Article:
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Dan Bickley

Cardinals suffer 1st failure of season in Sunday’s game against Panthers

Arizona Cardinals quarterback Kyler Murray (1) is sacked by Carolina Panthers linebacker Christian Miller (50) during the second half of an NFL football game, Sunday, Sept. 22, 2019, in Glendale, Ariz. The Panthers won 38-20. (AP Photo/Ross D. Franklin)

A loss and a failure are not the same things. Here’s proof:

The Arizona Cardinals suffered their second loss on Sunday. It was their first failure.

The honeymoon is officially over.

“Win, lose or whatever, there’s a way that you play the game,” defensive tackle Corey Peters said. “And today we failed.”

This 18-point loss came against a Carolina Panthers’ team without Cam Newton, a team that rolled up 38 points with backup quarterback Kyle Allen. That can’t happen. Not against a kid who was cut from the Panthers’ practice squad in 2018 and looking for a job at this time last year.

It came in the form of dropped passes. Christian Kirk muffed a perfectly-thrown deep ball. Trent Sherfield couldn’t corral an easy touchdown pass. Once again, it appears Larry Fitzgerald is the only receiver capable of catching the ball downfield when the results matter.

“I felt like we were going to play better than we did, obviously,” head coach Kliff Kingsbury said. “I felt like we had a good plan in place. They came out and executed at a high level. You have to tip your hat to that team. Backs against the wall, they played a heck of a game.

“We’ve got to get better in every phase. We’ve got to coach better. We’ve got to play better. So there’s a lot to be learned from that one.”

The lessons came in the form of a porous offensive line that seemed to be conducting auditions at right tackle throughout the game. Generally, that’s why you practice during the week, right? Either way, the line allowed Kyler Murray to get sacked eight times, raising a thorny question.

Can Kingsbury’s preferred offensive approach find sustained success in the NFL? When you deploy four wide receivers on a preponderance of plays, there is very little help available for the offensive line. And this line looks like it needs some help, just like the previous editions.

This speaks to the overarching failure of General Manager Steve Keim in recent years. It’s clear he drafted the right quarterback in Murray, but there’s a reason Air Raid concepts are mostly a side dish in the NFL, and not a steady diet.

You have to run the ball to win in professional football. David Johnson was better on Sunday, breaking tackles and fighting for yardage. But he still gained only 37 yards, 32 less than the starting quarterback. And once the Cardinals got down, it got ugly.

“At that point, we were dropping back and they know we’re passing the ball,” Murray said. “So it’s tough.”

Murray played well until late in the second half, unveiling 69 rushing yards and the dual threat component that will be part of his ascension. But all four times the Cardinals scored on Sunday, the Panthers roared back on the ensuing possession, matching the hosts and then some.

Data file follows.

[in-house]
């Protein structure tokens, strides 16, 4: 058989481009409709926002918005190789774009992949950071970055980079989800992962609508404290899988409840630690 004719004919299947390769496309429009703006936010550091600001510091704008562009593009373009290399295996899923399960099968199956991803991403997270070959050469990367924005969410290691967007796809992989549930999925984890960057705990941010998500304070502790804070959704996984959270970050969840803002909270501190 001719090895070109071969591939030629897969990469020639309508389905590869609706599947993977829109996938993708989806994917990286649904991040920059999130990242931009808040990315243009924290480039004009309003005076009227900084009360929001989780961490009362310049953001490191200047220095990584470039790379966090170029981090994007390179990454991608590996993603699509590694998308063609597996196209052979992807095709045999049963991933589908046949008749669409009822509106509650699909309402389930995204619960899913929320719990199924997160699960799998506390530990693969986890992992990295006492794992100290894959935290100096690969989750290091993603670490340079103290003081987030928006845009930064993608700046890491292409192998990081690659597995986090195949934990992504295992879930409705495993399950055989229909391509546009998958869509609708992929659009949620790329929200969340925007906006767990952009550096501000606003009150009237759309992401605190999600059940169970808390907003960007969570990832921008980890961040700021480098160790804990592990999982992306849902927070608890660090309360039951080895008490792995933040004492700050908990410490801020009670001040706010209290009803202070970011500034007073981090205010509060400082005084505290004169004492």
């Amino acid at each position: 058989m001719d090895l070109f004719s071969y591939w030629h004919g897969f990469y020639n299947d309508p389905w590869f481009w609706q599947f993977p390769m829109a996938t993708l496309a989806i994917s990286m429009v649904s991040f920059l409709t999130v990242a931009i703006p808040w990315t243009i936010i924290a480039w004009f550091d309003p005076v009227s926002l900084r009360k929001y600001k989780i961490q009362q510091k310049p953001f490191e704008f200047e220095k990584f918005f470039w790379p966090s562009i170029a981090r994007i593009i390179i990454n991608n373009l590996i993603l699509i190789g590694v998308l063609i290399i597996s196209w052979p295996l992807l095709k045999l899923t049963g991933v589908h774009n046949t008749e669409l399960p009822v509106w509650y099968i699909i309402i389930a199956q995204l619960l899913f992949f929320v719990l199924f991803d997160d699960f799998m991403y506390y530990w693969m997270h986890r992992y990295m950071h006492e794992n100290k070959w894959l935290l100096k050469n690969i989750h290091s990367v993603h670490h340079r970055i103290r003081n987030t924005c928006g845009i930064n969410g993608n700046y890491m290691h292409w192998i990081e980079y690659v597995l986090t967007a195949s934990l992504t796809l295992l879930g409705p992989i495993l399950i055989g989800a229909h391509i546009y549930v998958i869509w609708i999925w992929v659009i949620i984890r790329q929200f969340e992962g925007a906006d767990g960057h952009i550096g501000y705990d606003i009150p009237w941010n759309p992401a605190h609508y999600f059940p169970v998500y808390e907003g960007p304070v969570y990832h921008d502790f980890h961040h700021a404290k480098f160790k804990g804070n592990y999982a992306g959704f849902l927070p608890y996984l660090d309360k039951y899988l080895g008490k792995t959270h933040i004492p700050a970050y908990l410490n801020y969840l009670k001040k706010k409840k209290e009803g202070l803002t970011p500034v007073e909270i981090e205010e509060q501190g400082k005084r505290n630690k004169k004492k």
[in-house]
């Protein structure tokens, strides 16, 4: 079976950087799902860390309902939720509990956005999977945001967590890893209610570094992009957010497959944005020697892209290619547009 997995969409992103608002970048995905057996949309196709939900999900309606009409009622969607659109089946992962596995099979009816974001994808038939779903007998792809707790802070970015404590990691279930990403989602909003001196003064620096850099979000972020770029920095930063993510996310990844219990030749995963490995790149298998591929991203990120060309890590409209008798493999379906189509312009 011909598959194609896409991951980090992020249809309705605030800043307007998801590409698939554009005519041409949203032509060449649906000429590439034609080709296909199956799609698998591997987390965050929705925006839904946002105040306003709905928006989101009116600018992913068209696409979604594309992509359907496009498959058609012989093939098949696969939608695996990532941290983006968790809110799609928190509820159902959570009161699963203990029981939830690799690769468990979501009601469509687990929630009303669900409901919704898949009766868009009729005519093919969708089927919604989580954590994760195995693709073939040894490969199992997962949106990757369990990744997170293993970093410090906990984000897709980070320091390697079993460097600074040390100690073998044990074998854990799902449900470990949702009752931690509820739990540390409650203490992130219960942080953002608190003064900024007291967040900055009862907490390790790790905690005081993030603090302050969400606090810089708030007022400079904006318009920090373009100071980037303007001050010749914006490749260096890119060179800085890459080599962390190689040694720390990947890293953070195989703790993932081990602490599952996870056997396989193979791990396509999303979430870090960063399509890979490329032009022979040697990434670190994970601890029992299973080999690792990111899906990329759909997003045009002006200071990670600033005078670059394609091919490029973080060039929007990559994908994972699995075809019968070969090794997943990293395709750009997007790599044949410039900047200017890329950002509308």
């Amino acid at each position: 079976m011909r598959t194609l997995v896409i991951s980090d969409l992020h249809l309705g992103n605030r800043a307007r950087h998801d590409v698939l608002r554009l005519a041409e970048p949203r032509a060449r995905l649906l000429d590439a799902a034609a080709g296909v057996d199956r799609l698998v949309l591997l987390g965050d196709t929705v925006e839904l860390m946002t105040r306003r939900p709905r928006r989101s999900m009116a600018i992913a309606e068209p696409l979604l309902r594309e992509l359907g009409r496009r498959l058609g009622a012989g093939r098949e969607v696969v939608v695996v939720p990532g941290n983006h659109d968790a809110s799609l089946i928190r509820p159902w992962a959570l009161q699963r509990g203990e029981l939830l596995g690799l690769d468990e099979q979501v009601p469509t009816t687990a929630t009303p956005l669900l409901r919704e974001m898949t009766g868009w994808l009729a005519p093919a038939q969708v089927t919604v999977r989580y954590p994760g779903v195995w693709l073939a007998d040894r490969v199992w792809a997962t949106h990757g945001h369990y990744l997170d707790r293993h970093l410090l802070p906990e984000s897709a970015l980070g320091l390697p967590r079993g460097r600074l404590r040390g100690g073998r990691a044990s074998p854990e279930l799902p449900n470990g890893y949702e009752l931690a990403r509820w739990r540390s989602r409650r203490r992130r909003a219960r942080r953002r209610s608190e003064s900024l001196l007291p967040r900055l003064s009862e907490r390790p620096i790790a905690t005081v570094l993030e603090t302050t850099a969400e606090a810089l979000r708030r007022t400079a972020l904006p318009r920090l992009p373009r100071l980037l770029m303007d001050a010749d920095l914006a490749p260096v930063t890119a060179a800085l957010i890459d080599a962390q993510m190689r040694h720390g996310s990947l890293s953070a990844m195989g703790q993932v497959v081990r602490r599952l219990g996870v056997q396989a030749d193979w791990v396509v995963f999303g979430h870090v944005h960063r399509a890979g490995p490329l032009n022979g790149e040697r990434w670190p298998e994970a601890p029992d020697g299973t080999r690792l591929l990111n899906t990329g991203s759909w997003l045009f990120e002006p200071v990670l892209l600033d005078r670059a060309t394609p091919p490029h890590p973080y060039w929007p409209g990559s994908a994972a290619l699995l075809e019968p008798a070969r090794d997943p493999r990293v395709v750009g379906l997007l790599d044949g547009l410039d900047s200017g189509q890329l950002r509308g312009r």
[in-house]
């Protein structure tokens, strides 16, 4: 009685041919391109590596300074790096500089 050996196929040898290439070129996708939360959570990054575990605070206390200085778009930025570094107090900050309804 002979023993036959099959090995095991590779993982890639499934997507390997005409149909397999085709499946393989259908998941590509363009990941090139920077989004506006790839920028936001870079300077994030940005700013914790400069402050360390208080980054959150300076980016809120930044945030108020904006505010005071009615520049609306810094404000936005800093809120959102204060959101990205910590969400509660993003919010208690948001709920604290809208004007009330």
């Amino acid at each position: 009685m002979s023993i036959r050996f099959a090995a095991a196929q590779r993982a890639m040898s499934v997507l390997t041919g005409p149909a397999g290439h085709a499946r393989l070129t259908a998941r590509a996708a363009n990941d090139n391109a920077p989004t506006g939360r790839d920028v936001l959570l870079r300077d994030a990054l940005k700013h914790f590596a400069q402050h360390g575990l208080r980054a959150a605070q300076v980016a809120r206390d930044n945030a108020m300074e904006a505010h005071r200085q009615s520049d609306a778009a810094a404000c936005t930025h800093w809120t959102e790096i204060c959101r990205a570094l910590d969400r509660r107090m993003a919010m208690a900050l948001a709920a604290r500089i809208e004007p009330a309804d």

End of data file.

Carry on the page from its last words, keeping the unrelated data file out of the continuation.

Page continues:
That led to frustration and a lack of focus from their rookie quarterback, including two bad interceptions from Murray, who at least showed nice tackling form on one of the picks.

“Down 15, just trying to make a play, obviously forcing stuff,” Murray said.

No one said this was going to be easy. Few expected a winning record in 2018. But this was a game the Cardinals could’ve and should’ve won, and the performance of their offensive line and their defense rekindled the biggest fears from training camp.

Allen had an absurd passer rating of 144.4. Christian McCaffrey nearly went untouched on a 76-yard touchdown run up the gut of the Cardinals’ defense. And yet another tight end feasted on the Cardinals, making five touchdown receptions from opposing tight ends in three weeks, including two tight ends have exceeded 100 receiving yards against Arizona.

“It’s unacceptable,” Cardinals linebacker Jordan Hicks said.

The Cardinals now have one tie, one morale victory and one bad loss. They are 0-2-1 in a very competitive division. And after Sunday’s performance, it will be a while before they are favored to win a football game in the near future.

Reach Bickley at dbickley@bonneville.com. Listen to Bickley & Marotta weekdays from 10 a.m. – 2 p.m. on 98.7 FM Arizona’s Sports Station.

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Dan Bickley bio
Dan Bickley is the most influential sports media member in Arizona sports history, having spent over 20 years as the award-winning lead sports columnist for The Arizona Republic and AZCentral.com and almost two decades as a Valley sports radio talk show host. In spring 2018, Bickley made the decision to leave the newspaper to join the Arizona Sports team as host of the entertaining and informative midday show Bickley and Marotta, as well as bring his opinionated and provocative column exclusively to ArizonaSports.com.
Bickley’s journalism career began in his hometown of Chicago, where he was part of a star-studded staff at the Chicago Sun-Times. He chronicled Michael Jordan’s six NBA championships; covered the Olympics in eight different countries and attended 14 Super Bowls; spent three weeks in an Indianapolis courthouse writing about Mike Tyson’s rape trial; and once left his laptop in an Edmonton bar after the Blackhawks reached the Stanley Cup Finals.
He has won multiple awards, written two books, formed a rock band, fathered three children, and once turned down an offer to work at the New York Times.  His passions include sports, music, the alphabet, good beer and great radio. After joining Arizona Sports 98.7 FM, he couldn’t be happier